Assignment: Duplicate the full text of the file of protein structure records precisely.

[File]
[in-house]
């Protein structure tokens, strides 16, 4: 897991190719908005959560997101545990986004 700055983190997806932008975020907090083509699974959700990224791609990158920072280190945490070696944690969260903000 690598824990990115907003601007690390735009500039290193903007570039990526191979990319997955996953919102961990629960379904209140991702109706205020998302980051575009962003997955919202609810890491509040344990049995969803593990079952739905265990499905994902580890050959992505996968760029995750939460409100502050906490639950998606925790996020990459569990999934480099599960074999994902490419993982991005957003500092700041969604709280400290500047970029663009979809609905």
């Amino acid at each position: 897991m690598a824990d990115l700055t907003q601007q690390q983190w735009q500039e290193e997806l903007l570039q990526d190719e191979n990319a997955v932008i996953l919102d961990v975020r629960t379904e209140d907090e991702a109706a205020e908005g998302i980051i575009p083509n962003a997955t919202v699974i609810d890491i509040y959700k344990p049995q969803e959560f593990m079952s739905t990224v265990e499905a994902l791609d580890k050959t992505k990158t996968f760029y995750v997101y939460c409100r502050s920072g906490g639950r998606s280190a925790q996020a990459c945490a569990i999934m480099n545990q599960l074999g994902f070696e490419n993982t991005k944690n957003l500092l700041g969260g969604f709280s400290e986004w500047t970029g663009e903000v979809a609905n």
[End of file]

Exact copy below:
[in-house]
């Protein structure tokens, strides 16, 4: 897991190719908005959560997101545990986004 700055983190997806932008975020907090083509699974959700990224791609990158920072280190945490070696944690969260903000 690598824990990115907003601007690390735009500039290193903007570039990526191979990319997955996953919102961990629960379904209140991702109706205020998302980051575009962003997955919202609810890491509040344990049995969803593990079952739905265990499905994902580890050959992505996968760029995750939460409100502050906490639950998606925790996020990459569990999934480099599960074999994902490419993982991005957003500092700041969604709280400290500047970029663009979809609905």
């Amino acid at each position: 897991m690598a824990d990115l700055t907003q601007q690390q983190w735009q500039e290193e997806l903007l570039q990526d190719e191979n990319a997955v932008i996953l919102d961990v975020r629960t379904e209140d907090e991702a109706a205020e908005g998302i980051i575009p083509n962003a997955t919202v699974i609810d890491i509040y959700k344990p049995q969803e959560f593990m079952s739905t990224v265990e499905a994902l791609d580890k050959t992505k990158t996968f760029y995750v997101y939460c409100r502050s920072g906490g639950r998606s280190a925790q996020a990459c945490a569990i999934m480099n545990q599960l074999g994902f070696e490419n993982t991005k944690n957003l500092l700041g969260g969604f709280s400290e986004w500047t970029g663009e903000v979809a609905n």